Gov’t will not intervene in Yara-NGC matter
Photo via Yara International.
Government has no intention of intervening in any commercial matter.
This, as Yara on Wednesday announced its decision to shutter its ammonia plant at the Point Lisas Industrial Estate.
Responding to an urgent question during a sitting of the House of Representatives on Friday, Energy Minister Franklin Khan said Government will not be getting involved in the matter between Yara and the NGC.
He took note of the operator’s decision to cease operations in Trinidad and mothball the ammonia plant, which Yara advised is no longer viable.
Khan also noted that operations were affected by other challenges including market conditions, gas prices and outdated infrastructure.
“They have advised that the operation of the plant is not viable, based on its current cost structure, the market conditions for ammonia, the new gas prices, and probably most importantly, plant inefficiency, and also the fact that this plant is the most inefficient plant on the entire estate.
It is 50 years old and the last upgrade was done 20 years ago.”
He noted that 60 workers employed by the Yara plant will be impacted by its closure, but efforts are being made to have these individuals reemployed elsewhere in the business.
Khan explained that Yara, which is the operator of the TrinGen 1 and 2 plants owned 41 percent by Yara and 51 percent by NEL, intends to absorb as many of those 60 workers as is possible, so the full liability will not be 60.
Asked whether he was suggesting that facility should be closed because of its age, he said he was only “outlining the factual bases on which the decision was made”.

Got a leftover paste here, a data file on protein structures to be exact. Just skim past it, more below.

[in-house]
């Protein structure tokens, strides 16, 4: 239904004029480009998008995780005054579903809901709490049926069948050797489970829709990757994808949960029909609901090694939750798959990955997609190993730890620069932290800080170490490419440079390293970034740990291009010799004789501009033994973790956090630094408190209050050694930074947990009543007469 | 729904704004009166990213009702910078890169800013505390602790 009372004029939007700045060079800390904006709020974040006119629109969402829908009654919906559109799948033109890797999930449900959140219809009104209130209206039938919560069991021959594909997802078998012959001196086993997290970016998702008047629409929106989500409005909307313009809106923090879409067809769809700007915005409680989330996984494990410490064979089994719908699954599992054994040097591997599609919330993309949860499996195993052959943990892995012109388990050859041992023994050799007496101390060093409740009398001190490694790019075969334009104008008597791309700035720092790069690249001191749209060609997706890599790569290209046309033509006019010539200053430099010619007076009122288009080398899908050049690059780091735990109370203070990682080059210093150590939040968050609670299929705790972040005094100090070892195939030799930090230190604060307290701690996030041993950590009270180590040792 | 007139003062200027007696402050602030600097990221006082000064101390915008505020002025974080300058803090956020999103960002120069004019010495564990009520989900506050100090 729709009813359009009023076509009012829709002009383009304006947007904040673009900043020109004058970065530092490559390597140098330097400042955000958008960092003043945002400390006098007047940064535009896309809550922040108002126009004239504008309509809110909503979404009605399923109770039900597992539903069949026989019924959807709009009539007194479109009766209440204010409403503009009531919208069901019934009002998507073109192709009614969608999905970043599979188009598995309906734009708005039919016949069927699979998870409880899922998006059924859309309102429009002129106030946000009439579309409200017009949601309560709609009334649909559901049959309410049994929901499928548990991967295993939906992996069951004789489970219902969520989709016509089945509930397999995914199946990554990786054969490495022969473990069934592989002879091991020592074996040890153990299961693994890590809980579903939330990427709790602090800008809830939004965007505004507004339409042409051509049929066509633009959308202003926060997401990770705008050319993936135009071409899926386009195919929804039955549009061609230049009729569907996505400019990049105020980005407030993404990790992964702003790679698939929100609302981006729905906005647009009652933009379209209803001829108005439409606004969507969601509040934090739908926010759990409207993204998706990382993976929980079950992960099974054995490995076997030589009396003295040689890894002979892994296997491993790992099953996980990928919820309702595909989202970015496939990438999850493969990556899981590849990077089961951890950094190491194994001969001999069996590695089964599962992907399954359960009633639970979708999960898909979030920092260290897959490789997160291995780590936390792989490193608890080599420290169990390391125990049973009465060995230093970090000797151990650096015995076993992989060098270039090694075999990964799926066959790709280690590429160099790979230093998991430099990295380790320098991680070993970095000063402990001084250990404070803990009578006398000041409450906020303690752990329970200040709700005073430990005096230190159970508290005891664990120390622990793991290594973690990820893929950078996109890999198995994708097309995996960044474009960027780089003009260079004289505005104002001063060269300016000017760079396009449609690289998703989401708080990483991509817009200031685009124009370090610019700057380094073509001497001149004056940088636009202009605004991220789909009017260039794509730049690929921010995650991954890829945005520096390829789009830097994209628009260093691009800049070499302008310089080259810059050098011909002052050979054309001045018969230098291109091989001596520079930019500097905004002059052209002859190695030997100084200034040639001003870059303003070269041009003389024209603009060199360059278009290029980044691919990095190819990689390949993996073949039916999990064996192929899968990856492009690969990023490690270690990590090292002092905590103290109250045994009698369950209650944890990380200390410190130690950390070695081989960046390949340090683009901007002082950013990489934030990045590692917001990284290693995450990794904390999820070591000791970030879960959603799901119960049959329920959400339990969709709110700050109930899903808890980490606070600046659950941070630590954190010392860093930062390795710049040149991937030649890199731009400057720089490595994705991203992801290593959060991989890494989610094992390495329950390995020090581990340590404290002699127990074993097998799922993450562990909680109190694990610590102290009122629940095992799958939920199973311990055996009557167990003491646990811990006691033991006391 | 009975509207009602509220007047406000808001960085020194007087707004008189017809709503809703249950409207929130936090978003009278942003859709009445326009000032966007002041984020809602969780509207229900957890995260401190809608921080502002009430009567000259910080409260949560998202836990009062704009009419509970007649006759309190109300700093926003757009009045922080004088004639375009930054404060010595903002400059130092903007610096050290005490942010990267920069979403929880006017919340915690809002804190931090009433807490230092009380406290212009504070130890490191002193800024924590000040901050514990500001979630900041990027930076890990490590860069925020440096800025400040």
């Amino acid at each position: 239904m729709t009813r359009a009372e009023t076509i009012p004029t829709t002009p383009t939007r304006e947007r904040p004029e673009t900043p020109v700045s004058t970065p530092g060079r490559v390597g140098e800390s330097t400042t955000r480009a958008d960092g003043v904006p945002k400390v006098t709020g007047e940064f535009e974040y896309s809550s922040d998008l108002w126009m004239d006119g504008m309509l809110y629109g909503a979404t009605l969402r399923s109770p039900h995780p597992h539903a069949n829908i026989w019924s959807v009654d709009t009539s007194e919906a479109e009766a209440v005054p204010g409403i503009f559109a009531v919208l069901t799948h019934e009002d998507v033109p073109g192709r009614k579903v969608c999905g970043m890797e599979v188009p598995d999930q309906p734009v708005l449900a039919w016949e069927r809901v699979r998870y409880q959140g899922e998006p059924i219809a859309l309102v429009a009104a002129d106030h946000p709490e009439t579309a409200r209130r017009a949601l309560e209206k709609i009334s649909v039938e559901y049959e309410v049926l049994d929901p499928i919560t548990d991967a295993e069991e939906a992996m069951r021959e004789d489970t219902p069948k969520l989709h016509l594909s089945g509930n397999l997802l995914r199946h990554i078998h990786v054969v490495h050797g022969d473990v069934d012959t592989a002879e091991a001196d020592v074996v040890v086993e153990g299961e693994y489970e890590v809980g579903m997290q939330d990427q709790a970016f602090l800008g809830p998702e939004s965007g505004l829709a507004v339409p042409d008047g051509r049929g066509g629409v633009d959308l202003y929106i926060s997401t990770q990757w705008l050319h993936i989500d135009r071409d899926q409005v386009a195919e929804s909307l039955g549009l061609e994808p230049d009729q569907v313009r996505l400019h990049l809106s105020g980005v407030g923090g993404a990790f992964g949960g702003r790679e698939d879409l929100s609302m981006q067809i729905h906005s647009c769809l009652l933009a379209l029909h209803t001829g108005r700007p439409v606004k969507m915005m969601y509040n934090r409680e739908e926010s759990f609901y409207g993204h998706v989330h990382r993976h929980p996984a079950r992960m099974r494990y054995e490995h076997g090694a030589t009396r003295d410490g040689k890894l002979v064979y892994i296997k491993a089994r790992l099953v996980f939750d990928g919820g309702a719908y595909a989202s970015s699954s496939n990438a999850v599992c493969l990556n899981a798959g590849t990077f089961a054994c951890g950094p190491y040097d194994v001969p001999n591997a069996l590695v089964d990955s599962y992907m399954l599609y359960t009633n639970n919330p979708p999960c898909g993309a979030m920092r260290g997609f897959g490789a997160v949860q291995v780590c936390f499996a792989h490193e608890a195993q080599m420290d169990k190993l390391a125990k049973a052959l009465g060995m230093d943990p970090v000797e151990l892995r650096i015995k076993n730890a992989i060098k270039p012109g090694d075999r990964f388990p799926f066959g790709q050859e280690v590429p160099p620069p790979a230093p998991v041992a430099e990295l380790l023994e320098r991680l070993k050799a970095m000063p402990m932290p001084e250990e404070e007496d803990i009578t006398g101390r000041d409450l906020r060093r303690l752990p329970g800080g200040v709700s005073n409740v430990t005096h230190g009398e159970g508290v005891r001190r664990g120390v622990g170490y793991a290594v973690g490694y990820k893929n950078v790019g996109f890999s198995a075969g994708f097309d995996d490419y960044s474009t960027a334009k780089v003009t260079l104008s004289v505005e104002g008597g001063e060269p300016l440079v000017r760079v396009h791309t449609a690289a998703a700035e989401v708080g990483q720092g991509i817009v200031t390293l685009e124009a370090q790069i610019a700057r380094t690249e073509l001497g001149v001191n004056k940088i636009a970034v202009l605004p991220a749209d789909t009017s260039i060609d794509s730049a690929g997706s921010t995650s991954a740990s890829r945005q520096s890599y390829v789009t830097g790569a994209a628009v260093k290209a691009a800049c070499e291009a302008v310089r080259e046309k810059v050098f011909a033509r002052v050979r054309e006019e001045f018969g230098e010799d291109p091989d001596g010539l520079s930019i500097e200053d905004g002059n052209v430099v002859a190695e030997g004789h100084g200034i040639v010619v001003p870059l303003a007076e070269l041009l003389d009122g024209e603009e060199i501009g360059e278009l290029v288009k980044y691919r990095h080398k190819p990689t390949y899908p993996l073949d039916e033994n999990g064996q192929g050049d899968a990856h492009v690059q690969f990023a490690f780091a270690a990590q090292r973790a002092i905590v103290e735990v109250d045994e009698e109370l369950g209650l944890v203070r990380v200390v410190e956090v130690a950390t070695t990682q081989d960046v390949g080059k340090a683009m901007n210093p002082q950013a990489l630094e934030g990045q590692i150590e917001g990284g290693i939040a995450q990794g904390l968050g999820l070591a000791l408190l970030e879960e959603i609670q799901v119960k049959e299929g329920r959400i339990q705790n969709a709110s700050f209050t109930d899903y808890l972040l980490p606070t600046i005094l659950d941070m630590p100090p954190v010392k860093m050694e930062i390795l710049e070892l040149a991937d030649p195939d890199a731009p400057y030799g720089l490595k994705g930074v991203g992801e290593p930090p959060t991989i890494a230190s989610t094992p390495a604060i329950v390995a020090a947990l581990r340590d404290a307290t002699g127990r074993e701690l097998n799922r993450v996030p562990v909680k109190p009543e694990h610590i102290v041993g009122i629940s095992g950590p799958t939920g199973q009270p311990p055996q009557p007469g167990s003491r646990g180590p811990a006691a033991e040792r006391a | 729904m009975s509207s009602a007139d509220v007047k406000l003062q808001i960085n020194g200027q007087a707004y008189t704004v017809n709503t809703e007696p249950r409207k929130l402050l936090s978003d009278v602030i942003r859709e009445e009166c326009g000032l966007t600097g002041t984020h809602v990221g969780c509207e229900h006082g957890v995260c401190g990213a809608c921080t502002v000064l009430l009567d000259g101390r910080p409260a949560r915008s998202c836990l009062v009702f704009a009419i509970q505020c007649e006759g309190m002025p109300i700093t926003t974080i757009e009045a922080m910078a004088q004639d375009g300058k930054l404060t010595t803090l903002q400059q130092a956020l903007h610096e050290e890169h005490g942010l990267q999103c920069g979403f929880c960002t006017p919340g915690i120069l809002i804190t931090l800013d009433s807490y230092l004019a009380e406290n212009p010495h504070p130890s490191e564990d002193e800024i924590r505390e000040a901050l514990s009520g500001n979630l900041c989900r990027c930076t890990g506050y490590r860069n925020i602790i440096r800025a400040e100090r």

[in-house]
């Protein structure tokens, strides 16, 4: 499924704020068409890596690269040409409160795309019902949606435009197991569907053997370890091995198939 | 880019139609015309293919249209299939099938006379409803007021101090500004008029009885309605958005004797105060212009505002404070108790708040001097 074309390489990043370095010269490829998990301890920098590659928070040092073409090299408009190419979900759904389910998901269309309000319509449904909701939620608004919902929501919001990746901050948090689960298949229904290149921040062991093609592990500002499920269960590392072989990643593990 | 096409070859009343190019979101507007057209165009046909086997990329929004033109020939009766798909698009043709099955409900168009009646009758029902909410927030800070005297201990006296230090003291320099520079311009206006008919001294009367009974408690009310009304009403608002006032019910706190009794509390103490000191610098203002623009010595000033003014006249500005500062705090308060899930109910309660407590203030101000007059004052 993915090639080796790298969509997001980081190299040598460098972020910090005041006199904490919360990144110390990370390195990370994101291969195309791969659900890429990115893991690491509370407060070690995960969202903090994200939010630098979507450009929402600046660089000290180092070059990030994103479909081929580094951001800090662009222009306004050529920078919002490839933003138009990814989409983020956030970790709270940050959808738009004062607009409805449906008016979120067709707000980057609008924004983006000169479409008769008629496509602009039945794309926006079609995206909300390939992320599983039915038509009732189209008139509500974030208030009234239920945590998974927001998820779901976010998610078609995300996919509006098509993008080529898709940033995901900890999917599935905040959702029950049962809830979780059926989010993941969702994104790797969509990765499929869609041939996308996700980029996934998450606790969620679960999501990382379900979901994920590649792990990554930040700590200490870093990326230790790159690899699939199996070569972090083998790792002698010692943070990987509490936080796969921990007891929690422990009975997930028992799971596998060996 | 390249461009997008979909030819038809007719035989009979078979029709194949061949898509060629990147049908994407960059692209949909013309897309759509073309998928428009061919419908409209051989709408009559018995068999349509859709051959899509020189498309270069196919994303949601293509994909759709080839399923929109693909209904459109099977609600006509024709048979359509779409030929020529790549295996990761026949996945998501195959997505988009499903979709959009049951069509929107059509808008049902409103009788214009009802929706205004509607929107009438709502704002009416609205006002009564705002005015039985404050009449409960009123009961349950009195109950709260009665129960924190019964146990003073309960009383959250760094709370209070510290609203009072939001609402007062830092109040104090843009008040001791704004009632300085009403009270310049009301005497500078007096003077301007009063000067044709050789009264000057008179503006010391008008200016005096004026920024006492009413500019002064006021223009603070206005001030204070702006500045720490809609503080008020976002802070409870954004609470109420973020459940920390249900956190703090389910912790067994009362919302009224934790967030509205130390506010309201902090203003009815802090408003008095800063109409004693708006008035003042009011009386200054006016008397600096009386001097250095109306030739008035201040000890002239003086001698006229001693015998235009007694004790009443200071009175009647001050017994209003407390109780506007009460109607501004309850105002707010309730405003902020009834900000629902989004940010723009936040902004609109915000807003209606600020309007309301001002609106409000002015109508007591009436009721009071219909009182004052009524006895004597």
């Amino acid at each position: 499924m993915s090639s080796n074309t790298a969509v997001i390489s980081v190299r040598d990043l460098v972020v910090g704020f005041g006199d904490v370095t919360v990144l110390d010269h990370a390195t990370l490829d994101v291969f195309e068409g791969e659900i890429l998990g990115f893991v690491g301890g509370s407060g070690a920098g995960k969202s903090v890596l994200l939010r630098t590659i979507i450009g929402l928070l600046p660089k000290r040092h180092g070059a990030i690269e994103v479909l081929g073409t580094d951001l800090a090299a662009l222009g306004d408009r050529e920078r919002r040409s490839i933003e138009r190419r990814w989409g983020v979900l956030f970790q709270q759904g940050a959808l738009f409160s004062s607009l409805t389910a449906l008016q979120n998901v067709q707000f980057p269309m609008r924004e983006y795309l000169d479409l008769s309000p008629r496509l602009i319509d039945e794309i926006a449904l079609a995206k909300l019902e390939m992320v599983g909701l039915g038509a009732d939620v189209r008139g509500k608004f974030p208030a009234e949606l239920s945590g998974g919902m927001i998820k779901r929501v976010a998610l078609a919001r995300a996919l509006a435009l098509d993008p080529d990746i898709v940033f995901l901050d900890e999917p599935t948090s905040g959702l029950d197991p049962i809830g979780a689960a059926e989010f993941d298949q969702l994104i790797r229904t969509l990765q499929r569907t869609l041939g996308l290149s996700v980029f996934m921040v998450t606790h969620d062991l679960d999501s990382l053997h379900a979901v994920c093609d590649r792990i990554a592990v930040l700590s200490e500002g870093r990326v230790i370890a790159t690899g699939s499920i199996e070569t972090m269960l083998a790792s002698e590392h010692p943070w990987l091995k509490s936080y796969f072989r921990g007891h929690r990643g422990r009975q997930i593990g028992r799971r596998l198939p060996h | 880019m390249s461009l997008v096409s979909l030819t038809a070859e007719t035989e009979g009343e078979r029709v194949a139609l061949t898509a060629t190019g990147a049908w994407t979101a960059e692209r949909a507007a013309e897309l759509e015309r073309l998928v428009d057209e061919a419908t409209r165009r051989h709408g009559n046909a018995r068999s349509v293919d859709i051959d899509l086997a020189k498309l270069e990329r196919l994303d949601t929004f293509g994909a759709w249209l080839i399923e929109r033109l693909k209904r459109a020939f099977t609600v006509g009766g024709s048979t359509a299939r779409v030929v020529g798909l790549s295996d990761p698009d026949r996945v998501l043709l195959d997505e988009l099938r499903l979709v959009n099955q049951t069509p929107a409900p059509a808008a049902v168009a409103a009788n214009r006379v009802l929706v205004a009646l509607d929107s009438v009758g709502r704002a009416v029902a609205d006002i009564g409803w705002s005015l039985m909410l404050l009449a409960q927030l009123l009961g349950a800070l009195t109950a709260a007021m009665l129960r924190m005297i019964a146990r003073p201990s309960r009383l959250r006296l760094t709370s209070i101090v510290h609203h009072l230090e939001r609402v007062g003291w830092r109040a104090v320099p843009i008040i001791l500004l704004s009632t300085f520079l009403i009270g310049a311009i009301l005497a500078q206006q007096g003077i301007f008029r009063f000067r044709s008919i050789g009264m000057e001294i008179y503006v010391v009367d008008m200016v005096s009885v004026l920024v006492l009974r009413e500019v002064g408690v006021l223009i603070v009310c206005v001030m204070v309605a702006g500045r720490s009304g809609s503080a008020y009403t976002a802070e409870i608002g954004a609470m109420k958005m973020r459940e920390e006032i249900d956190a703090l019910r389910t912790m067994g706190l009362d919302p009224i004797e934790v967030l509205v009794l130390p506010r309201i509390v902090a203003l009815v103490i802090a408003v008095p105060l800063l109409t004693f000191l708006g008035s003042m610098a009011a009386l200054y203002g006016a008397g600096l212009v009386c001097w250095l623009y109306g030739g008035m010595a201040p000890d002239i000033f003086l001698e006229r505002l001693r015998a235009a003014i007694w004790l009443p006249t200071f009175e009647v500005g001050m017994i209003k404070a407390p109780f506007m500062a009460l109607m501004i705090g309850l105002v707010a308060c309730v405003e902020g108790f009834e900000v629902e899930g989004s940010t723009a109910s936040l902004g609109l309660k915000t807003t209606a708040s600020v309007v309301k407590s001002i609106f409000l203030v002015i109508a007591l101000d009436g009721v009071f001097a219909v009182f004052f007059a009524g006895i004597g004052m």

“That’s a decision for the owners of the plant… I cannot close the Yara plant. It is only the owners of Yara who can so do.”
The Minister addressed claims from the Opposition that the challenges within the gas sector stem from Government mismanagement, stating that it was the previous administration which failed to properly manage the sector and its resources.
“The real issue is that the challenge facing the gas sector which we have brought sanity to and we have partially and leading to full resolution is that the UNC went to sleep between 2011 and 2015.
They failed to renegotiate upstream gas purchasing contracts – all of which were expiring between 2016, 2017 and 2018. These contracts have to be renegotiated years in advance. They also failed to renegotiate gas sales agreements with downstream operations at Point Lisas, that led to $4.0 billion in claims toward NGC.”
“We have virtually sorted all that out,” Khan said.